The September 2011 U.S. drone killing of American-born Muslim cleric Anwar al-Awlaki has not had a big impact operationally on Al Qaeda in the Arabian Peninsula, the Yemen-based group in which al-Awlaki served as a spokesman, according to former CIA chief John McLaughlin.
McLaughlin, speaking during a Washington panel discussion, said AQAP now controls, or exercises influence in, about half of Yemen.
"I don't think it (al-Awlaki's death) had a big impact on them operationally," he said. "It's had an impact in the sense that he was their principal spokesman to an English audience. Their leadership is still there."
The group continues to have several worrisome characteristics, McLaughlin said.
"One, they move fast," he said. It took the group only two or three months to mobilize Umar Farouk Abdulmutallab, the so-called Underwear Bomber, charged in the Christmas Day 2009 bombing attack on a Northwest Airlines jet. McLaughlin called the plot a "pick-up game" that took the organization only two or three months to plan.
AQAP also knows how to spread terror economically, McLaughlin said. "They're cheap. Their (Oct. 2010 toner cartridge) package bomb operation, by their own estimate, cost them about $4,200," he said.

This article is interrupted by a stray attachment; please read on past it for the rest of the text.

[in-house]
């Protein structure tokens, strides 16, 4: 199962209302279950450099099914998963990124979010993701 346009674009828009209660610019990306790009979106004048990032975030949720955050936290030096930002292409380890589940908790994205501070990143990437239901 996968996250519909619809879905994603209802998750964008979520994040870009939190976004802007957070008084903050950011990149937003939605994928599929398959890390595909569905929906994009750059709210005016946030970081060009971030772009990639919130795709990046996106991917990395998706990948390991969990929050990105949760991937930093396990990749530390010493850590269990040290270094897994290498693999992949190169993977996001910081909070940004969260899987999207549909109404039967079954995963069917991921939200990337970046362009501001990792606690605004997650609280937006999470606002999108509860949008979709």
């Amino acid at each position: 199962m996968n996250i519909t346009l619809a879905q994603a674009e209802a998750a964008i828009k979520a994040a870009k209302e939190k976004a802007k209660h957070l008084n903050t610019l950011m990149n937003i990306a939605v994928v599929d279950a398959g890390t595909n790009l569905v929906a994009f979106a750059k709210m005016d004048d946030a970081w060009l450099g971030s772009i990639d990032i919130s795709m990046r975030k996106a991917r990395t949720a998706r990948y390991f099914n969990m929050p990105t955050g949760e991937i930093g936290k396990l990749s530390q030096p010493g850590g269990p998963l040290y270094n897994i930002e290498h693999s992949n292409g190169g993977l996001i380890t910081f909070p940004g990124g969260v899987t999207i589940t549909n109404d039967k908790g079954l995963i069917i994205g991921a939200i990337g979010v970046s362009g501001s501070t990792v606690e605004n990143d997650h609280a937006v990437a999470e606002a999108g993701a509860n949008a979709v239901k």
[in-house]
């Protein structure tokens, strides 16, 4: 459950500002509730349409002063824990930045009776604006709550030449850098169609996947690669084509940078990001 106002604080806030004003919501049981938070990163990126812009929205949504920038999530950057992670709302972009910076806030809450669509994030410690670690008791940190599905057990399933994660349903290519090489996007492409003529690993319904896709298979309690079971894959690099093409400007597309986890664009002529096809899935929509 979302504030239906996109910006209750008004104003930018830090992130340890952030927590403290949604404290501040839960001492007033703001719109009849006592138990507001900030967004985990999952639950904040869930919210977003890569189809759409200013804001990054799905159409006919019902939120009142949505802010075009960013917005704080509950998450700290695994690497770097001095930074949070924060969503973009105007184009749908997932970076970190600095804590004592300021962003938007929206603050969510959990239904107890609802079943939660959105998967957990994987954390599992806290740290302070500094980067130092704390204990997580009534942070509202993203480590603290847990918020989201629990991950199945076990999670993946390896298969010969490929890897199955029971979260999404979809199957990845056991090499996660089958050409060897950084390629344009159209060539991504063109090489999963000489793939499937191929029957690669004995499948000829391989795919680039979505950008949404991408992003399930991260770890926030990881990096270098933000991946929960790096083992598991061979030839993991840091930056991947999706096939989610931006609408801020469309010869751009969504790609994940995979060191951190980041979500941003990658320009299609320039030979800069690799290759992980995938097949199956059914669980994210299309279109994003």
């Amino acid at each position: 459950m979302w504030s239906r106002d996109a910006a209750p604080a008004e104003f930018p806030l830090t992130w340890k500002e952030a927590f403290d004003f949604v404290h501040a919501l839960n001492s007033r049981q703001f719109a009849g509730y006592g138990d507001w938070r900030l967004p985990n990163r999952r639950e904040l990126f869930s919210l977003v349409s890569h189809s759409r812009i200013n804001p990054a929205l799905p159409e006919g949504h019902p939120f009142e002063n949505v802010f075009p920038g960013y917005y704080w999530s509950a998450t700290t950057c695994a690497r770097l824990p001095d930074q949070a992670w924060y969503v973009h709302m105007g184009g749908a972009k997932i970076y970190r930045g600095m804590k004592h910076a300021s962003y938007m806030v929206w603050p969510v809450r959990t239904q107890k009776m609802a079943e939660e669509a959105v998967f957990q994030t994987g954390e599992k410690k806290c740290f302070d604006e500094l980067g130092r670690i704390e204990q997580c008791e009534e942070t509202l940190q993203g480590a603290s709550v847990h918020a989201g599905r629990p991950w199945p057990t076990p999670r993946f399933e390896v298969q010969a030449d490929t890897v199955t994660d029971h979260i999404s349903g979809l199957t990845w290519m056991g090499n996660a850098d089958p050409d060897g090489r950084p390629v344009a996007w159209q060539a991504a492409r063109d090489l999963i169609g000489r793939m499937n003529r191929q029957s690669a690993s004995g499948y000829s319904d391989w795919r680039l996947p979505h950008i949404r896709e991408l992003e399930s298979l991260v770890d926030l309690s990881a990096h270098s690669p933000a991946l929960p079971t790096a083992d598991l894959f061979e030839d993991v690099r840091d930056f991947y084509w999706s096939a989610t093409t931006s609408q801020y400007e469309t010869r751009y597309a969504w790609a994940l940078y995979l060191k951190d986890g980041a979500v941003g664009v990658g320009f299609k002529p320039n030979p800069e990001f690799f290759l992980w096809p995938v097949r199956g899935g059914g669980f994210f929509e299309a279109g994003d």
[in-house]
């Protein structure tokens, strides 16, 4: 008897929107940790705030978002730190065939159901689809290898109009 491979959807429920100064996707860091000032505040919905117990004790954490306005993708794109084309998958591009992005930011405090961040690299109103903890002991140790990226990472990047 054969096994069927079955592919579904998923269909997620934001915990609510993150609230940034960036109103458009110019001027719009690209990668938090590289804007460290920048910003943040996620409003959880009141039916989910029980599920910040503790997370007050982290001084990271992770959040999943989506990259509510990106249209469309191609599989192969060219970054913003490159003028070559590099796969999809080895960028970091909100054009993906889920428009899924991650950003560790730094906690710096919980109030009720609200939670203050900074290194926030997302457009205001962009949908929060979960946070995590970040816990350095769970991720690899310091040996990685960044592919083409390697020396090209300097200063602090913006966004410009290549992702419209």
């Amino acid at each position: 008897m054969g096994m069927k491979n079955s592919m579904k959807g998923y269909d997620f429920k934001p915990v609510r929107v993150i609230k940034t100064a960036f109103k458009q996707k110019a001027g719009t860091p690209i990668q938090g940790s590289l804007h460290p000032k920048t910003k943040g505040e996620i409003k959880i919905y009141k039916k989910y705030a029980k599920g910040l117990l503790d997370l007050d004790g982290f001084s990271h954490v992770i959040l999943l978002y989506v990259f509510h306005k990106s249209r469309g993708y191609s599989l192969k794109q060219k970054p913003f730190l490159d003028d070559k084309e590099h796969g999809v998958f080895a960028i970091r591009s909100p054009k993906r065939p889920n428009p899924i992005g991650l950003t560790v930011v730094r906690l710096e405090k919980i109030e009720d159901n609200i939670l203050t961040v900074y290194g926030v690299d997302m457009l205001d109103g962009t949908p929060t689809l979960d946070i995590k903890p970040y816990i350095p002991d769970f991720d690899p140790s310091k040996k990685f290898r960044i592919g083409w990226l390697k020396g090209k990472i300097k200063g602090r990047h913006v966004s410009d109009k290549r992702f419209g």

And they have a strategy. They "basically attack us where they can," he said.
Further, AQAP is connected to both Al Qaeda central and to Al Shabab, the Al Qaeda affiliate in Somalia, he said.
"I don't think we're out of the woods at all yet with terror," McLaughlin said, concerning Al Qaeda's core group, which launched the September 11, 2001, attacks. "It's become a little too fashionable, I think, to say that Al Qaeda is strategically defeated."
"Al Qaeda of today is still alive. It is less hierarchical. It is less structured... there are ways in which it has been weakened," McLaughlin said.
McLaughlin, who served as acting director of the CIA in 2004, made his comments during a panel discussion sponsored by Aspen Institute's Homeland Security Group.